Social Choice and Individual Values

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Yale University Press, 1963 - Social Science - 124 pages
1 Review
The literature on the theory of social choice has grown considerably beyond the few items in existence at the time the first edition of this book appeared in 1951. Some of the new literature has dealt with the technical, mathematical aspects, more with the interpretive. My own thinking has also evolved somewhat, although I remain far from satisfied with present formulations. The exhaustion of the first edition provides a convenient time for a selective and personal stocktaking in the form of an appended commentary entitled, 'Notes on the Theory of Social Choice, 1963, ' containing reflections on the text and its omissions and on some of the more recent literature. This form has seemed more appropriate than a revision of the original text, which has to some extent acquired a life of its own.
 

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One of the foundations of decision theory and choice. Hear Arrow speak once when I was in graduate school, some years before he won the Nobel Prize in economics. Read full review

Contents

INTRODUCTION
1
THE NATURE OF PREFERENCE AND CHOICE
9
THE SOCIAL WELFARE FUNCTION
22
THE COMPENSATION PRINCIPLE
34
THE GENERAL POSSIBILITY THEOREM FOR SOCIAL WELFARE FUNCTIONS
46
THE INDIVIDUALISTIC ASSUMPTIONS
61
SIMILARITY AS THE BASIS OF SOCIAL WELFARE JUDGMENTS
74
NOTES ON THE THEORY OF SOCIAL CHOICE
92
INDEX
121
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About the author (1963)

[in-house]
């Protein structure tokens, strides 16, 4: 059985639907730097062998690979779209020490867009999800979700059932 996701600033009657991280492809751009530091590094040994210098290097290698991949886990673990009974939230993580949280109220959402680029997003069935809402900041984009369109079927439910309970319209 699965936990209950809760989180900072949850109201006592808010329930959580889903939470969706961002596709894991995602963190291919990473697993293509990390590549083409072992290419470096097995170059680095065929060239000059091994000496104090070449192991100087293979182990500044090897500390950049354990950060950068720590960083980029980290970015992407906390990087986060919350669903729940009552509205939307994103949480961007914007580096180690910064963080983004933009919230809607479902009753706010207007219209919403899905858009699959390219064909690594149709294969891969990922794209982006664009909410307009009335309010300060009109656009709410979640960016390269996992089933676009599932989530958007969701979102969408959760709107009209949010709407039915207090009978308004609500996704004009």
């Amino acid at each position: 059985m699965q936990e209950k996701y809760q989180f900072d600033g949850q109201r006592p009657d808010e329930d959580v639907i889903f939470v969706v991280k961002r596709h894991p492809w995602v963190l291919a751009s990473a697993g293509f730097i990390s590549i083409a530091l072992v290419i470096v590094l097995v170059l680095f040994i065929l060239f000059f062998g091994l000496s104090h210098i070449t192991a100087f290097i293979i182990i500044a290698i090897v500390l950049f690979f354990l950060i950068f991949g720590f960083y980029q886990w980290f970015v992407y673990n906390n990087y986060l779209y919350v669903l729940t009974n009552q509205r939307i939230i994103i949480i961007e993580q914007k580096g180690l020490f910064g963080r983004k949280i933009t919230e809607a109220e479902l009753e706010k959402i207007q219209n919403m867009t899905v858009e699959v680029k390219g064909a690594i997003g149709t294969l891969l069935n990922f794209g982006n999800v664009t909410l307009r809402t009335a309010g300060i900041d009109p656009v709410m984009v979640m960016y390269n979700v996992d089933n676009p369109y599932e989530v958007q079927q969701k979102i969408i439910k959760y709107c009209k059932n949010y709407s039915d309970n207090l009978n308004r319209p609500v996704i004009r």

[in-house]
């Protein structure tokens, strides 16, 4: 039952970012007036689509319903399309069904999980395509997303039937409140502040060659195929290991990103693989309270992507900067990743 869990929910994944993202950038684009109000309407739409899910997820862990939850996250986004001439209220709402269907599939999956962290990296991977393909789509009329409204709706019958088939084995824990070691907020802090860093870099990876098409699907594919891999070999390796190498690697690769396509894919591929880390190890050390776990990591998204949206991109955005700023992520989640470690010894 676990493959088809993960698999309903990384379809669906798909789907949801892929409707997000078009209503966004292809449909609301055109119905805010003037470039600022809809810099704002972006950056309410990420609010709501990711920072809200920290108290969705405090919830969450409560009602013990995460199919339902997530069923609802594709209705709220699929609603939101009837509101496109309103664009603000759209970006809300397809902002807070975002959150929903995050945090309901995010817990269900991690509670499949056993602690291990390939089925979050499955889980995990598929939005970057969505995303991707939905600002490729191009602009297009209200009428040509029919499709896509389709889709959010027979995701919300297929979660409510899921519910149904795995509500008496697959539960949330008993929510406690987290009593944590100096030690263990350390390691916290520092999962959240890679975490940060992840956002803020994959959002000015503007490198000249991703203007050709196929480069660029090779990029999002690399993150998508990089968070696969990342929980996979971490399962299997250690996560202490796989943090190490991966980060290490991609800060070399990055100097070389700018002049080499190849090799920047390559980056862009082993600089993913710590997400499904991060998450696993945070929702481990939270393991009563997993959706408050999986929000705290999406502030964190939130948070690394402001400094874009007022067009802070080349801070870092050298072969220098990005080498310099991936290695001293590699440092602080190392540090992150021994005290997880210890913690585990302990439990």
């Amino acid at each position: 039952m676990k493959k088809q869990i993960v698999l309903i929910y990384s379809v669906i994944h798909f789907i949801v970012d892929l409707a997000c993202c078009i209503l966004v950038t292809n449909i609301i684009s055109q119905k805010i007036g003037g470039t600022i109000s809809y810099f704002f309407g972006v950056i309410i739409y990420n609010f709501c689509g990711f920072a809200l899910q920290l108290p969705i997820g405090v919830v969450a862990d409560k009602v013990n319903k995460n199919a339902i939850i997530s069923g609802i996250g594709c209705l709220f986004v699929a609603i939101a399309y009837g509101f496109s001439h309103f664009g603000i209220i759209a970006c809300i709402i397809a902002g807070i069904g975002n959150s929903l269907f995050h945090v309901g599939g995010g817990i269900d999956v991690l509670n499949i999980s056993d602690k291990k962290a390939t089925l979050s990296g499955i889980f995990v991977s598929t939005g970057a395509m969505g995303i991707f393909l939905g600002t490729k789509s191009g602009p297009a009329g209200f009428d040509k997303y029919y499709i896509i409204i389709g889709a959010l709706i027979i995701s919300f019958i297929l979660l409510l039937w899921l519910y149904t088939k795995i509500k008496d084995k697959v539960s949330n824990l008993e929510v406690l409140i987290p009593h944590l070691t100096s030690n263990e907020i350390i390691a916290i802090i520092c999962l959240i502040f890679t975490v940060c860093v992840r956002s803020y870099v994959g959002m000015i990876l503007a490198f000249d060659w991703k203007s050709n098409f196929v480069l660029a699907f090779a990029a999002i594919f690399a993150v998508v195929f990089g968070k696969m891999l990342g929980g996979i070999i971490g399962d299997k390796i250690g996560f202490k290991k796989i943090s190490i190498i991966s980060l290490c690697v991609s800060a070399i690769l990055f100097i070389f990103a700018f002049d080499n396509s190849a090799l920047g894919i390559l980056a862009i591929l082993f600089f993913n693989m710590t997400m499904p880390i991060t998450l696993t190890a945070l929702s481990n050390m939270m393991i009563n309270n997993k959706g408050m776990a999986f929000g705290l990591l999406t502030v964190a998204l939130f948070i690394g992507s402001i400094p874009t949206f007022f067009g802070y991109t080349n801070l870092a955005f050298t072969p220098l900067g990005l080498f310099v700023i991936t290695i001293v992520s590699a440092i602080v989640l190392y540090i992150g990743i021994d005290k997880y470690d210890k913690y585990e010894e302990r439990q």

Kenneth Arrow, an American economist, is known for his contributions to mathematical economics. Educated at City College of New York and Columbia University, he has taught at Stanford and Harvard universities. He was awarded the Nobel Prize (jointly with Sir John Richard Hicks) for his work in welfare economics and the theory of social choice. The possibility of a theory of social choice, or collective choice based on the preferences of individuals has intrigued economists for some time. Arrow's Ph.D. thesis, published as Social Choice and Individual Values (1951), was the seminal work in the field of social choice theory and showed the impossibility of deriving efficient group outcomes based on the aggregate of rational individual preferences. In a later book, Social Choice and Multicriterion Decision-Making (1986), which was coauthored with Herve Raynaud, Arrow dealt with additional decision criteria and alternatives in a search for efficient group outcomes. Despite the importance of these two works, the general reader may find them somewhat difficult and abstruse. The work of most general equilibrium economists like Arrow is seldom well known outside the economics profession. Even so, Arrow's range of interests extends far beyond the straightforward mathematical treatment of economics. For example, he is an outspoken advocate of the decontrol of oil prices.

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